complex mappling which is not easily detected.

   There are other more complex examples.  But one thing is clear.  If
   Multi-mapping xNAME is involved, it will create the complex of
   detecting of the loop of xNAME.


5.  Suggestion of xNAME use

   If the xNAME chain is formed with single-mapping xNAME only, it can
   easily check the xNAME loop.  But when multi-mapping xNAME is added
   into the chain, it makes the xNAME detection very difficult.

   In order to avoid the possible loop, the following suggestions should
   be considered:

   1.  If there is a xNAME chain, it is better that all names related to
       xNAME records are under the control of the same owner.
   2.  If there is a xNAME chain, the shortes chain is preferred.
   3.  If there is a xNAME chain, there should have only one multi-
       mapping xNAME
   4.  Adding a new xNAME to a xNAME chain, the 1, 2 and 3 requirements
       listed above should be considered to check whether the new xNAME
       should be configured.


6.  IANA Considerations

   IANA is requested to do nothing for this document


7.  Security Considerations

   TBD


8.  Change History

   [[anchor16: RFC Editor: Please remove this section.]]

8.1.  draft-yao-dnsop-xNAME-loop: Version 00

   o  xNAME loop detection


9.  References




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9.1.  Normative References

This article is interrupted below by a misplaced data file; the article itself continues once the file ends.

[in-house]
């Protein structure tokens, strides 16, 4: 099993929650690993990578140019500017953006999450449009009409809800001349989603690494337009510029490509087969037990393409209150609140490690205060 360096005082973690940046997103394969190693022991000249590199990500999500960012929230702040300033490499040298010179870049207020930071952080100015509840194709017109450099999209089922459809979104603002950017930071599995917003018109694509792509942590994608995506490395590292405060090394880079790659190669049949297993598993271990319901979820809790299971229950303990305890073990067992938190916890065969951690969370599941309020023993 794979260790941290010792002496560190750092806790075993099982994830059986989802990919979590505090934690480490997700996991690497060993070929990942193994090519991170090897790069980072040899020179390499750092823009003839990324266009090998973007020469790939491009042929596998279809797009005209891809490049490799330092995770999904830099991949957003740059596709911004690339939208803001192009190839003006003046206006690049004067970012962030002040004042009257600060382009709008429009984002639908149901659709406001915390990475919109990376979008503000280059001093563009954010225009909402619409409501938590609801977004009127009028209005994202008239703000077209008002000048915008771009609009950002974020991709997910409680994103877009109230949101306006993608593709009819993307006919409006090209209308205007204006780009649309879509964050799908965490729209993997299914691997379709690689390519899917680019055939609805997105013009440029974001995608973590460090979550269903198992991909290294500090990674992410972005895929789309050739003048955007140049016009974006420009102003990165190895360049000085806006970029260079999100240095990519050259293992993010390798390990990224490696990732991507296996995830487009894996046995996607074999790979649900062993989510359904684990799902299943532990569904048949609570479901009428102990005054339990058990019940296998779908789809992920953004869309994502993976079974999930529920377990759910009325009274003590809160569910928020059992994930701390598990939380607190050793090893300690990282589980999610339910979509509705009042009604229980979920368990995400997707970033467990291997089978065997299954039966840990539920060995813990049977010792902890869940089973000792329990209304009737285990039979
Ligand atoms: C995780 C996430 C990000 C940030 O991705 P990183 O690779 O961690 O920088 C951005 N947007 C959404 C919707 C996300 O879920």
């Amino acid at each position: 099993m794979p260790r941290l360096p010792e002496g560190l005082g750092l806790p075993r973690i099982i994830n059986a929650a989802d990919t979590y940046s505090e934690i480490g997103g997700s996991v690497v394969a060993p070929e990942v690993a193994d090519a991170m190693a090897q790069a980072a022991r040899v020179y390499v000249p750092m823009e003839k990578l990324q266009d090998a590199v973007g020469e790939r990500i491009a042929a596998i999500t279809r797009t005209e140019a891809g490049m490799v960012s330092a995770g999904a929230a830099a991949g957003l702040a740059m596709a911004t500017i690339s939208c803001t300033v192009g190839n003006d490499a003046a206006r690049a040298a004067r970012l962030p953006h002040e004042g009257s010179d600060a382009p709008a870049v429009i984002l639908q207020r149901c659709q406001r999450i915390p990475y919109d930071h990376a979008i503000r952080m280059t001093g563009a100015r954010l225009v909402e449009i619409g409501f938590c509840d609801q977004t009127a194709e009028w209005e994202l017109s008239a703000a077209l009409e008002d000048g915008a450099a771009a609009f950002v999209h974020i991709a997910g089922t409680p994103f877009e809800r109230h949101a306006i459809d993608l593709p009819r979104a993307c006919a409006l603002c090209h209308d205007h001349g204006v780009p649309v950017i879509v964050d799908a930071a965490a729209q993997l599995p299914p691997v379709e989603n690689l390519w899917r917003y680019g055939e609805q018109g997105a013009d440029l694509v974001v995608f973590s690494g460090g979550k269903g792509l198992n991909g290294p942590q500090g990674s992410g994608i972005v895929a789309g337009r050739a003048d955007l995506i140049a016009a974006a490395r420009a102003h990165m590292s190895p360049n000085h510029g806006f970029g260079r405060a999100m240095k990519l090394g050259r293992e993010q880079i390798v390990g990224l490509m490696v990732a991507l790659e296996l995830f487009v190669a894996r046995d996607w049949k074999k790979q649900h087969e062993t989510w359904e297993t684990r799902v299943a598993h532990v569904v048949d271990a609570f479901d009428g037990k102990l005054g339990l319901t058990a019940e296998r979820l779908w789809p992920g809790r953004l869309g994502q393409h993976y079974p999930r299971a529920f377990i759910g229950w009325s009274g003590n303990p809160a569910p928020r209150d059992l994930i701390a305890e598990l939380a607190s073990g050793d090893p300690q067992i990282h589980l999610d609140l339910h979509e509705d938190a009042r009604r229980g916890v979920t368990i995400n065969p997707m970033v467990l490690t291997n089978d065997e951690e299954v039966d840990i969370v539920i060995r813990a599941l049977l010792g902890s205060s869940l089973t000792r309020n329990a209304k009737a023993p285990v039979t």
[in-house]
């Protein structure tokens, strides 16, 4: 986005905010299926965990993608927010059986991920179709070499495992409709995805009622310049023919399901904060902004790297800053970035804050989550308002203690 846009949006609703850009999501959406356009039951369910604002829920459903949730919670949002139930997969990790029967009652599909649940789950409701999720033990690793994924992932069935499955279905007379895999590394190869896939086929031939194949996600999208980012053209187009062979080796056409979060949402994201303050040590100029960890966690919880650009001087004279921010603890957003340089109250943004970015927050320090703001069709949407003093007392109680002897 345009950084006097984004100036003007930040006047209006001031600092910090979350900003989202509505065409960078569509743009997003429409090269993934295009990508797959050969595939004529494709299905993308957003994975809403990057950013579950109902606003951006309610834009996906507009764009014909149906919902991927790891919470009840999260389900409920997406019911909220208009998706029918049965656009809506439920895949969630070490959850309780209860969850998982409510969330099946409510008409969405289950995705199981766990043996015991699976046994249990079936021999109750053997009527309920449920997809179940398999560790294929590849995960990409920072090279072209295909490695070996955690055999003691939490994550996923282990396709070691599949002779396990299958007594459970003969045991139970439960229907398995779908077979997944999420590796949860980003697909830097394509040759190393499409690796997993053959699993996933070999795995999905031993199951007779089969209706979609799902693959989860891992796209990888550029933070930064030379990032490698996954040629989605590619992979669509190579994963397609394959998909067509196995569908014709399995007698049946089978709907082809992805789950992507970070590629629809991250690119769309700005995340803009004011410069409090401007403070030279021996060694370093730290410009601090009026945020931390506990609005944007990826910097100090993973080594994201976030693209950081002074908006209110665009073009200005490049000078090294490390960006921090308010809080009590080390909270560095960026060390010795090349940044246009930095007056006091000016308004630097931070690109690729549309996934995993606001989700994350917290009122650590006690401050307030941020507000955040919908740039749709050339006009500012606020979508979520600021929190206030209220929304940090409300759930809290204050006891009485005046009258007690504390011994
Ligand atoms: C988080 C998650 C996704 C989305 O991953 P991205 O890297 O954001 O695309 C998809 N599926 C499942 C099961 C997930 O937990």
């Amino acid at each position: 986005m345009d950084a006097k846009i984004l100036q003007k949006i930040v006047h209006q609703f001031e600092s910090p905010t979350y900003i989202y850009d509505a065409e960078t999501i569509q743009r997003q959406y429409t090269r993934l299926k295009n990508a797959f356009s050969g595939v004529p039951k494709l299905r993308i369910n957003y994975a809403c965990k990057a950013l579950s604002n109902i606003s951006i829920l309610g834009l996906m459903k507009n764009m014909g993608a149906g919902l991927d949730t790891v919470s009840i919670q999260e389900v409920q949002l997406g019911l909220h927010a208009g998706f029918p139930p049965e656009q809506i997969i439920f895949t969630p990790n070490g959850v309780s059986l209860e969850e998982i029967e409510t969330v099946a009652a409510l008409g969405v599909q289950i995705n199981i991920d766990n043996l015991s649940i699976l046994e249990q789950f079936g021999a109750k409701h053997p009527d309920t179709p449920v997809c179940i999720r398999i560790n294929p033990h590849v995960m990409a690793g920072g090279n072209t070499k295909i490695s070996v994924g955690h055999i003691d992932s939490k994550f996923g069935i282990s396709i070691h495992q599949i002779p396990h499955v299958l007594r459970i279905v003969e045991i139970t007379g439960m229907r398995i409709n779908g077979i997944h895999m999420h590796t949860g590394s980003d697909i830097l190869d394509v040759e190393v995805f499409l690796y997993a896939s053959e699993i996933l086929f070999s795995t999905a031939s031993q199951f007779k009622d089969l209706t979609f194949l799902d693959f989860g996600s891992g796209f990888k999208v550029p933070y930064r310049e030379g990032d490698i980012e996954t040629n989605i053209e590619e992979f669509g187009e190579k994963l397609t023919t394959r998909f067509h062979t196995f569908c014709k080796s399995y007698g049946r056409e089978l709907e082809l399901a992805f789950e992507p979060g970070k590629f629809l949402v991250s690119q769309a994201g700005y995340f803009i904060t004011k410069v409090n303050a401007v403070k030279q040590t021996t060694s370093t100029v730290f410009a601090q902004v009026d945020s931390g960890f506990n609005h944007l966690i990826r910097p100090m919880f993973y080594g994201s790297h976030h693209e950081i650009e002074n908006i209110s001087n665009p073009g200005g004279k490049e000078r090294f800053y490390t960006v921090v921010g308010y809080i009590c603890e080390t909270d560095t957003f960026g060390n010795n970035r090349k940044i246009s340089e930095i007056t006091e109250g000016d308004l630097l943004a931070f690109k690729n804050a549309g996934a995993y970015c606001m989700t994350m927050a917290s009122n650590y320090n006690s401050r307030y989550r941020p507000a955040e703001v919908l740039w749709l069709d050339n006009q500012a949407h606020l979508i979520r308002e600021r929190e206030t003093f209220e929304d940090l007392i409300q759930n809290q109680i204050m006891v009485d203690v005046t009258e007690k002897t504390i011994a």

[RFC1034]  Mockapetris, P., "Domain names - concepts and facilities",
              STD 13, RFC 1034, November 1987.

   [RFC1035]  Mockapetris, P., "Domain names - implementation and
              specification", STD 13, RFC 1035, November 1987.

   [RFC2119]  Bradner, S., "Key words for use in RFCs to Indicate
              Requirement Levels", BCP 14, RFC 2119, March 1997.

   [RFC2672]  Crawford, M., "Non-Terminal DNS Name Redirection",
              RFC 2672, August 1999.

9.2.  Informative References

   [I-D.yao-dnsext-bname]
              Yao, J., Lee, X., and P. Vixie, "Bundled DNS Name
              Redirection", draft-yao-dnsext-bname-05 (work in
              progress), August 2010.

   [RFC2672bis]
              Rose, S. and W. Wijngaards, "Update to DNAME Redirection
              in the DNS", Internet-Draft ietf-dnsext-rfc2672bis-dname-
              17.txt, 6 2009.


Authors' Addresses

   Jiankang YAO
   CNNIC
   No.4 South 4th Street, Zhongguancun
   Beijing

   Phone: +86 10 58813007
   Email: yaojk@cnnic.cn


   Xiaodong LEE
   CNNIC
   No.4 South 4th Street, Zhongguancun
   Beijing

   Phone: +86 10 58813020
   Email: lee@cnnic.cn